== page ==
Though the Porsche market is less frenetic than the heady times of recent years, the right stock mix at sensible prices will still generate plenty of activity. The last two months at JZM Porsche were exceptionally busy and October was especially rewarding. As this month draws to a close, we are knocking on the door of thirty cars sold, with an average selling price in excess of £140,000.
The average selling price was slightly skewed by some big-ticket sales including Carrera GT and GT2 RS, but even taking those out of the mix leaves reason to celebrate. Such a strong month leaves a big hole in our showroom, which we’re keen to fill with the right cars, but what is the right stock in the current market?
Condition is paramount on all classic and modern Porsches, so cars must be in very good condition to achieve the best prices and to bring in high quality buyers. As there is little point offering a mix of spotless 911s amongst lesser examples of standard Carreras, our shopping list therefore tends to be led by higher end models: GT2/3s, all RS models, Turbo and Turbo S, Carrera S and the more collectible air-cooled cars. We also have a lot of interest in the latest performance Porsches.
This mix forms the backbone of JZM stock. It is an eclectic, high quality blend of very desirable cars, so when the market slows down and entry-level buyers are put under pressure, our clientele tends to be less affected. That said, all buyers are market aware and price is always a talking point. This is a highly dynamic market and all prices have moved in the last twelve months, but some have moved more than others and not all have moved downwards.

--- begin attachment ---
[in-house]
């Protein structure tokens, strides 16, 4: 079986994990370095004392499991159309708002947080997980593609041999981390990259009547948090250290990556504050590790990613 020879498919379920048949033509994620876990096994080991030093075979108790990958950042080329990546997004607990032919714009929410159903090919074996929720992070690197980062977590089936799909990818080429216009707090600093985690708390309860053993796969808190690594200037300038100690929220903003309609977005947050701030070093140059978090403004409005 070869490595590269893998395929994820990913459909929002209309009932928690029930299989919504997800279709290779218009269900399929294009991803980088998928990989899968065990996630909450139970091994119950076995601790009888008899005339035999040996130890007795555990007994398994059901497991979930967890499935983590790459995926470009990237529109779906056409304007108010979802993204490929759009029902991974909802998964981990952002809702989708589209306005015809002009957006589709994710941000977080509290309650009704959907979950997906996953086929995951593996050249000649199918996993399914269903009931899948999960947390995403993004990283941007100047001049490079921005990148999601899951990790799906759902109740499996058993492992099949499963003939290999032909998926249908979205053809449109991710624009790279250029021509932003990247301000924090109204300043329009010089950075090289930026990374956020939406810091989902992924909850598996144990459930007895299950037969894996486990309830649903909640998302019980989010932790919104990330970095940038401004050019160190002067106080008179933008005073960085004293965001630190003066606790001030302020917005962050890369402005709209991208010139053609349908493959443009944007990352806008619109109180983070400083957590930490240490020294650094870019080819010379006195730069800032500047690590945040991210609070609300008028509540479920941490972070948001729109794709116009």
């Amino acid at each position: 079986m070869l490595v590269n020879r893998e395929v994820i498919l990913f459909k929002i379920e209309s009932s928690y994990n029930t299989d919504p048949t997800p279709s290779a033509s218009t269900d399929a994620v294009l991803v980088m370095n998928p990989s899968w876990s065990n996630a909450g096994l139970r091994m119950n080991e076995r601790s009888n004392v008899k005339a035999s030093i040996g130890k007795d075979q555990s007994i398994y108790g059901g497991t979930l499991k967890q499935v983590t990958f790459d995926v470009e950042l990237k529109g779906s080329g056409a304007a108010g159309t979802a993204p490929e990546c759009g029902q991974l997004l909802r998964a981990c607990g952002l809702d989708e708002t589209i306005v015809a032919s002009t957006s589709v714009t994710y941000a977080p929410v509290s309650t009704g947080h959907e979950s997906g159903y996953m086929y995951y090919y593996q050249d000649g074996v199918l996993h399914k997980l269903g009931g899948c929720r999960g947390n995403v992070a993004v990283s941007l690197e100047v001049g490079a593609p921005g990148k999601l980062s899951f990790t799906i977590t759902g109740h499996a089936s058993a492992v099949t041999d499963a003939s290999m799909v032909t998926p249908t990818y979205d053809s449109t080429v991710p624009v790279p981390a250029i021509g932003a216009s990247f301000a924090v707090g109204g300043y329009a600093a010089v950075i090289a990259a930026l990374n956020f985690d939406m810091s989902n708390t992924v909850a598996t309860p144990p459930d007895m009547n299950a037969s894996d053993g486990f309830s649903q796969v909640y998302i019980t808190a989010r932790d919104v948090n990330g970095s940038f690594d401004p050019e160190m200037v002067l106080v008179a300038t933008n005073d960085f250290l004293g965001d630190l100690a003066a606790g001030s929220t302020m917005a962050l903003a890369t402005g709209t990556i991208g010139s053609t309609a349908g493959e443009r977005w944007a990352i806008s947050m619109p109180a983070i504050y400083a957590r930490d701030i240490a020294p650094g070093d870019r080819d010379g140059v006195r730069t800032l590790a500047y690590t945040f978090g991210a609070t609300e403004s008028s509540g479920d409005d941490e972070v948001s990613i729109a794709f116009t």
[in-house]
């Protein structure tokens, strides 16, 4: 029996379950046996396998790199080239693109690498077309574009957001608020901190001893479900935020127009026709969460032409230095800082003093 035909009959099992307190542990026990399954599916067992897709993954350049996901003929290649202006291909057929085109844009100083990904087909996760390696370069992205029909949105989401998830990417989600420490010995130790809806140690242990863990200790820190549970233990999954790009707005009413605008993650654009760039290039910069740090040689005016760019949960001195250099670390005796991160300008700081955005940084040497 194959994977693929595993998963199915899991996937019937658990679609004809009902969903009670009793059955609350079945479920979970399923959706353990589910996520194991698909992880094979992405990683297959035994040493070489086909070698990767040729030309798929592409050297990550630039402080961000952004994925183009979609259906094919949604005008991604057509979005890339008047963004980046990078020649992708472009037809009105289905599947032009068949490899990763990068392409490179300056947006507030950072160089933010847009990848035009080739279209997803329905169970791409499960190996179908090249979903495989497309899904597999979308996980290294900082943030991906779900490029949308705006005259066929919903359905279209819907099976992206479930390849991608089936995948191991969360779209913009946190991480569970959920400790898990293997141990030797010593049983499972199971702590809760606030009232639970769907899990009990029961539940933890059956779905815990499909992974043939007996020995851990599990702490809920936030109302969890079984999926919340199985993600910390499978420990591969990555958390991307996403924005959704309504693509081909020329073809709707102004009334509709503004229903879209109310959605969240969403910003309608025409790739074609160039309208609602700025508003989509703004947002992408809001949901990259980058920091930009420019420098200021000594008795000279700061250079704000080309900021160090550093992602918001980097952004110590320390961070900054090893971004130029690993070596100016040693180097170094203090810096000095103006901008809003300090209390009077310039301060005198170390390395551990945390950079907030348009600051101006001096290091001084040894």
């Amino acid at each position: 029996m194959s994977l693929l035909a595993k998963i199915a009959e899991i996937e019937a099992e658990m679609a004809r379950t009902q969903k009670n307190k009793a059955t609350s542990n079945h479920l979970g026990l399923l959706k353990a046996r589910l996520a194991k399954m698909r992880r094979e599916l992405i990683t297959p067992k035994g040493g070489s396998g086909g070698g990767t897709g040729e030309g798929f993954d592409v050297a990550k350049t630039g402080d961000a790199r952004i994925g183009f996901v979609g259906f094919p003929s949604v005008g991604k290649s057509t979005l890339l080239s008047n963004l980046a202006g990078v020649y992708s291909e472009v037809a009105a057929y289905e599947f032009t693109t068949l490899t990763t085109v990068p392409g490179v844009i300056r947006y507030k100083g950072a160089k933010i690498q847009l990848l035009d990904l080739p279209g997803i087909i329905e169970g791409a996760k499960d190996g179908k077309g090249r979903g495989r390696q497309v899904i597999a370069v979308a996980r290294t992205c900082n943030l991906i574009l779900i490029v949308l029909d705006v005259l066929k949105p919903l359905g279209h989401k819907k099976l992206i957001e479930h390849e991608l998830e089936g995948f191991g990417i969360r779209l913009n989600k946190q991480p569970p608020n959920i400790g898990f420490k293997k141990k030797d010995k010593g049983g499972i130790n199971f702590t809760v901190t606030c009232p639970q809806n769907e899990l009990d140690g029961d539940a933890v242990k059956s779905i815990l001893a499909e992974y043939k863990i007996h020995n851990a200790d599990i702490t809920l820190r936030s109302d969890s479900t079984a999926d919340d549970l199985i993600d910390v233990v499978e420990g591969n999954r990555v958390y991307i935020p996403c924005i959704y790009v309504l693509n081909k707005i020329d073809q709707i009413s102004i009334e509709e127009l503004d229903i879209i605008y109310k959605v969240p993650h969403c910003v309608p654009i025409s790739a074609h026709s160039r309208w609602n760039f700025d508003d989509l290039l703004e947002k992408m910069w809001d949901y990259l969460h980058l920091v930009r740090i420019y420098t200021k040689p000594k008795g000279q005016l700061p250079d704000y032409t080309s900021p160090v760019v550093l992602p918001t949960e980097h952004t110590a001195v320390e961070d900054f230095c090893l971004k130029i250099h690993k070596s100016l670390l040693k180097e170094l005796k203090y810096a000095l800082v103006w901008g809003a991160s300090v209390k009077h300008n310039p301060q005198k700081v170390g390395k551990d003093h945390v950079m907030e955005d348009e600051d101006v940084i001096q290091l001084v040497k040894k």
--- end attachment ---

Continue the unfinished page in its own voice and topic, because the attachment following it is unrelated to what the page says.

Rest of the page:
Though the 964 market has softened a touch in the last twelve months, the best examples have continued to trade well behind closed doors. With prices now lower than a year ago, those in the market for a usable long-term investment would do well to consider the air-cooled 964RS models. With prices now lower than a year ago, the RS is beginning to attract increased levels of interest, but opportunities to buy the best cars are no longer commonplace.
With prices for the air-cooled Porsche 911 Turbos now streaking off into the stratosphere, attention has switched to the water-cooled 911 Turbos as classics-in-waiting. Though prices for the very best 996 Turbos have already started to lift, they are a long way behind the highest-priced early cars. We may assume that there is still room for appreciation.
All 911 Turbos have proved to be decent investments over recent years, but the 930 model that founded the legend back in 1974 is finally coming into its own. The best-performing 911 Turbo investments have traditionally been low mileage, right-hand drive cars with excellent history. So, while we have done well with all LHD models post-Brexit, we are currently honing on on RHD 930 Turbos for stock, including flat-nose and Turbo LE models, to join our established mix of top condition GT3s of all ages and good normally aspirated air-cooled cars, both right- and left-hand drive.